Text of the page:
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  • Description: To help support your program in giving Syrian children (and their families) the best possible care, CMAS brought together a team of experts in the sector to create this comprehensive resource. It provides you and your staff with the knowledge and tools they’ll need to better understand and respond to the unique experiences and needs of Syrian refugee children. The resource also includes tip sheets filled with practical strategies that are designed to be taken straight off the page and put into practice. These can be quickly and easily printed out to share with your team.

Migration Policy Institute: The Educational and Mental Health Needs of Syrian Refugee Children

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  • Description: This 2015 report examines the experiences and resulting educational and mental health needs of Syrian children living as refugees, drawing on the results of a study conducted in Islahiye camp in southeast Turkey, which assessed children’s levels of trauma and mental health distress. It also reviews intervention programs in the Middle East, Europe, and the United States, and offers recommendations for best practices to address the mental health of this vulnerable child population.

National Child Traumatic Stress Network: Refugee Trauma

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  • Description: The National Child Traumatic Stress Network was established to improve access to care, treatment, and services for traumatized children and adolescents exposed to traumatic events. This page contains information, suggestions, and resources pertaining to child refugee mental health for clinicians, other care providers, and researchers.

Psychological Assessment of Culturally and Linguistically Diverse Children and Adolescents: A Practitioner’s Guide

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  • Description: Shifting demographics, socioeconomic contexts, and resulting policies have highlighted the needs and opportunities to better understand and serve culturally and linguistically diverse populations at the heart of school communities. In its 10 chapters, this book provides comprehensive evidence-based research to guide its conceptual framework, and its extension into practice. Ranging from the learner’s development within the family dynamics, to facets of assessment that leads to effective interventions, the book integrates a tapestry that can be used to facilitate effective consultations and services.

United Nations High Commissioner for Refugees (UNHCR): Assessing Mental Health and Psychosocial Needs and Resources: Toolkit for Humanitarian Settings

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  • Description: This document provides an approach and a toolkit to help those designing and conducting an assessment of mental health and psychosocial needs and resources in major humanitarian crises. These could include major natural and human-made disasters and complex emergencies (for example armed conflicts).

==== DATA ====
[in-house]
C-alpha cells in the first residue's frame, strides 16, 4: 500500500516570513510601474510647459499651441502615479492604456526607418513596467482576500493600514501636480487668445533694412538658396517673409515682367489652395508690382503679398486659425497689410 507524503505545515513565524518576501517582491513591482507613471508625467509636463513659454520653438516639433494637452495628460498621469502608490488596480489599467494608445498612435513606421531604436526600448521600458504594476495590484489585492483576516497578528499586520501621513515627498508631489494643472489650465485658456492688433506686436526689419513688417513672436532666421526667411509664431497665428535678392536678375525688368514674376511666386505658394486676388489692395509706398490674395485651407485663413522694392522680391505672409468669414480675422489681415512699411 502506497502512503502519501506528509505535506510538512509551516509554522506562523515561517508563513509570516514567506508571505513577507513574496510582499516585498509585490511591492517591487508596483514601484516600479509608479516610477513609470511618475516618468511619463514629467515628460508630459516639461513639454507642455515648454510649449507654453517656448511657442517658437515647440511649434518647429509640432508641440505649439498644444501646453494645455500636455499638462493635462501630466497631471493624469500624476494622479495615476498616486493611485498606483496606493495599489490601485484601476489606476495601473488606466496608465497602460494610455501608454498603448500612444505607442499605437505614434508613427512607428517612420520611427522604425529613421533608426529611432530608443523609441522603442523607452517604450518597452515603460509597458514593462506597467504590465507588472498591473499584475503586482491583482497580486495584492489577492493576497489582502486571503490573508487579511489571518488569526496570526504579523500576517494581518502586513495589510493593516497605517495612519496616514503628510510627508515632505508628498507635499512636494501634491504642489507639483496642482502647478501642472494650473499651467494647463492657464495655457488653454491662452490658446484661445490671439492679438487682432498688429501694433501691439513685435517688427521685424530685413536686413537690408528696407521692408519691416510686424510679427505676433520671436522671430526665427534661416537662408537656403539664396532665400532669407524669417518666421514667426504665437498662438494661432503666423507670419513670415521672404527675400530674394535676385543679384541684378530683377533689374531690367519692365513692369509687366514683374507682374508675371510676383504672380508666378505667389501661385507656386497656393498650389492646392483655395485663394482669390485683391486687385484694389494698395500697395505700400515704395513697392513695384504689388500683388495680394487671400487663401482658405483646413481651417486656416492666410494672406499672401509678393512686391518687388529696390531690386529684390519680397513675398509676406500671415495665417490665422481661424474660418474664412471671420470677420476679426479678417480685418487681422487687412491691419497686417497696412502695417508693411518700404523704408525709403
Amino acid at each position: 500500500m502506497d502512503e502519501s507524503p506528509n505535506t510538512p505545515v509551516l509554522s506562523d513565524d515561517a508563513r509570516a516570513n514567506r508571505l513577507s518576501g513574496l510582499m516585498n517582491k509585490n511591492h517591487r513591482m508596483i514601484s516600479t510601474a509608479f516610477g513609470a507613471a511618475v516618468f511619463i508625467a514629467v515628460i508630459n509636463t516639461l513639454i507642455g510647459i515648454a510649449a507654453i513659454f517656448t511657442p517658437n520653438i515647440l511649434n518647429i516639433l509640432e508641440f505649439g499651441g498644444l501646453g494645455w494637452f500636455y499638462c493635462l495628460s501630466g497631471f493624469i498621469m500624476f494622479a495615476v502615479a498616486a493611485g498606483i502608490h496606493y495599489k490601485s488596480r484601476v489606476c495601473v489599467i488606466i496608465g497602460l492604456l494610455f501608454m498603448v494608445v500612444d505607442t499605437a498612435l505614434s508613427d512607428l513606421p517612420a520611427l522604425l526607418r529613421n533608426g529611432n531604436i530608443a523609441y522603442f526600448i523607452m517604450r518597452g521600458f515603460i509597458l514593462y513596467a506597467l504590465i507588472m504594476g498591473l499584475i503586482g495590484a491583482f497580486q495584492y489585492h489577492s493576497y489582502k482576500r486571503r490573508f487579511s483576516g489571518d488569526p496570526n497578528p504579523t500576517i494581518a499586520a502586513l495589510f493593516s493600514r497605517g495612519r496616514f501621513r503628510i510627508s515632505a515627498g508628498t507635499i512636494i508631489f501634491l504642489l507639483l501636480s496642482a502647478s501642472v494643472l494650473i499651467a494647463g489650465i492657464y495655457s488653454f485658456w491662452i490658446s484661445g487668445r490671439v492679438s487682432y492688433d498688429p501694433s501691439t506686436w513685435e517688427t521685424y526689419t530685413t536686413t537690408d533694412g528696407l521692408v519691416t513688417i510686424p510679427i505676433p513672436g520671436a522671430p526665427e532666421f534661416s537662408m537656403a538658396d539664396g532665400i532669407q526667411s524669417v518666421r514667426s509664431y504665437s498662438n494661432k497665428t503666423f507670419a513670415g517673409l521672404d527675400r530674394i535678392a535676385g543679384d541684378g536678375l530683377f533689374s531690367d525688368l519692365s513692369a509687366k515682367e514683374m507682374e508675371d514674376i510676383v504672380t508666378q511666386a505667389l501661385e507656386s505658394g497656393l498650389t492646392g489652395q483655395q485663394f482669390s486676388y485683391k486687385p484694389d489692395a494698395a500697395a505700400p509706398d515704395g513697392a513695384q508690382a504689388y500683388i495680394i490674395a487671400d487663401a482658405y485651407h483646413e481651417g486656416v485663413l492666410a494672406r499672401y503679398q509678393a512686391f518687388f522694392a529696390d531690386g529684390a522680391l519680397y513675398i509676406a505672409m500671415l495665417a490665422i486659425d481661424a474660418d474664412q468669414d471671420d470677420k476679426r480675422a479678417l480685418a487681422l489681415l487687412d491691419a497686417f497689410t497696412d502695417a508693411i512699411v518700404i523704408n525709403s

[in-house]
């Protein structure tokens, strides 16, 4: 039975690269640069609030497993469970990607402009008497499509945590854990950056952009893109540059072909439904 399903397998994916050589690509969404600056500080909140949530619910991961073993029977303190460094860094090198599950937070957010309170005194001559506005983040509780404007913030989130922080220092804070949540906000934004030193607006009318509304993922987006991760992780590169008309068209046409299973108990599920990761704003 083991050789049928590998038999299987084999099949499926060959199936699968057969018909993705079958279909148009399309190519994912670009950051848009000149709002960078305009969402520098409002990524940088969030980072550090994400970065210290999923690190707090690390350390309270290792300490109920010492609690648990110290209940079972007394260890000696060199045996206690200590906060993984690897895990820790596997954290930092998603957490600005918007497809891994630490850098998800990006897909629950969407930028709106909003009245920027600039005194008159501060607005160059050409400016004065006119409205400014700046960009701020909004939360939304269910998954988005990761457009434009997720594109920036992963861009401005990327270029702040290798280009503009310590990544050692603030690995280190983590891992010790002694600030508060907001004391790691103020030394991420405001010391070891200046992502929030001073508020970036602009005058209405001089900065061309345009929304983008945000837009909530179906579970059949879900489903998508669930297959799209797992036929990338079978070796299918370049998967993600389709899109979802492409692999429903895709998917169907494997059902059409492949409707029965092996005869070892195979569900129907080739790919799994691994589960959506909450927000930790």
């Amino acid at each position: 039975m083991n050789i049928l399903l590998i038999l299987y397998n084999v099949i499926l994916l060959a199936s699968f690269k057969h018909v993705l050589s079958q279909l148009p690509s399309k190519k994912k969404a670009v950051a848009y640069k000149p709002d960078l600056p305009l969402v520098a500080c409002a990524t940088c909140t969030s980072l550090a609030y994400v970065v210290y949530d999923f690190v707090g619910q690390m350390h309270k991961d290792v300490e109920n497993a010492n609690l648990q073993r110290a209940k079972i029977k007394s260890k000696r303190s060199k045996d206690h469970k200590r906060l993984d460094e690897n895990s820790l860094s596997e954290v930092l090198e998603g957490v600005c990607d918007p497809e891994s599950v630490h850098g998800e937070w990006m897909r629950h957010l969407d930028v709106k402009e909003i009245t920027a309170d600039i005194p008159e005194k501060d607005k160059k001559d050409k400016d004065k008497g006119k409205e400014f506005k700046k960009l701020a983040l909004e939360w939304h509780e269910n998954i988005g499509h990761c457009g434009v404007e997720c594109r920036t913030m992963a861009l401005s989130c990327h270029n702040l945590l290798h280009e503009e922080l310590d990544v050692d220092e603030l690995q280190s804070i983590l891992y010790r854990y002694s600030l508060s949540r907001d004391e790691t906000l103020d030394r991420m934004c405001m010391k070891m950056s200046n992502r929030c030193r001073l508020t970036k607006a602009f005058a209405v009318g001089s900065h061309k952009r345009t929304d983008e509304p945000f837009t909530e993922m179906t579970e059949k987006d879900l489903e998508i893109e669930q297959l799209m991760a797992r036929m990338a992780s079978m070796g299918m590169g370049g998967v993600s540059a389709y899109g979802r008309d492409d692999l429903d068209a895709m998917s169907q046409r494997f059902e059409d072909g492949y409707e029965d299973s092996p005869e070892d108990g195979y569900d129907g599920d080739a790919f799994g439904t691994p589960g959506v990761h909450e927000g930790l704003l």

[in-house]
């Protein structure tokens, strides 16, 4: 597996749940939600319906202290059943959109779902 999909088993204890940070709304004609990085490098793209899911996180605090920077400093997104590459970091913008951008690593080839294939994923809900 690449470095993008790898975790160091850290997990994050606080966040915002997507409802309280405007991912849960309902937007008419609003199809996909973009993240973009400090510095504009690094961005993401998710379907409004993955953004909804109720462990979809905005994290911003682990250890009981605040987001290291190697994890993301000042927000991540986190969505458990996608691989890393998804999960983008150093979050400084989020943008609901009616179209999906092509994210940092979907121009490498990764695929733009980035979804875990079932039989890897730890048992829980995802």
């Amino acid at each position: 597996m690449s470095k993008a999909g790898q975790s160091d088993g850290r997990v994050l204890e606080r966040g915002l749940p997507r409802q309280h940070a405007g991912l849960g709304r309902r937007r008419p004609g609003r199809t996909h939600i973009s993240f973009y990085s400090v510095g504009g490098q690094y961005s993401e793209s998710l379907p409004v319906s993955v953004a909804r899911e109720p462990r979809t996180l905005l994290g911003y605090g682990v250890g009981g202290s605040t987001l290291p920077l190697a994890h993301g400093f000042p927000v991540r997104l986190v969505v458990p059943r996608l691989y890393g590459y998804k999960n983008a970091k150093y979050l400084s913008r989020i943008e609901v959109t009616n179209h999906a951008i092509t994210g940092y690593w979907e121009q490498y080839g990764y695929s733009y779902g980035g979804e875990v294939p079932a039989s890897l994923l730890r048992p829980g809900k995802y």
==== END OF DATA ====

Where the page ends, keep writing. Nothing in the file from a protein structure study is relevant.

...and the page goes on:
United Nations High Commissioner for Refugees (UNHCR): Assessment and Management of Conditions Specifically Related to Stress

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  • Description: This Mental Health Gap Action Programme (mhGAP) Intervention Guide module contains assessment and management advice related to acute stress, post-traumatic stress, and grief in non-specialized health settings.

United Nations High Commissioner for Refugees (UNHCR): Culture, Context and the Mental Health and Psychosocial Wellbeing of Syrians – A Review for Mental Health and Psychosocial Support Staff Working with Syrians Affected by Armed Conflict

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  • Description: This 2015 report aims to provide information on the sociocultural background of the Syrian population as well as cultural aspects of mental health and psychosocial wellbeing relevant to care and support. It is based on an extensive review of the available literature on mental health and psychosocial support, within the context of the current armed conflict in Syria.

United Nations High Commissioner for Refugees (UNHCR): Rapid Assessment of Alcohol and Other Substance Use in Conflict-affected and Displaced Populations: A Field Guide

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  • Description: An increase in alcohol and other substance use is among the many health and social issues associated with conflict and displacement. Problems with substance use are prevalent in a variety of conflict-affected situations, including camps for refugees and internally displaced people. This guide is written for those who plan to include in their work rapid assessments of alcohol and other substance use among conflict-affected and displaced populations.

U.S. Department of Health and Human Services Office of Mental Health: National Standards for Culturally and Linguistically Appropriate Services in Health and Health Care: A Blueprint for Advancing and Sustaining CLAS Policy and Practice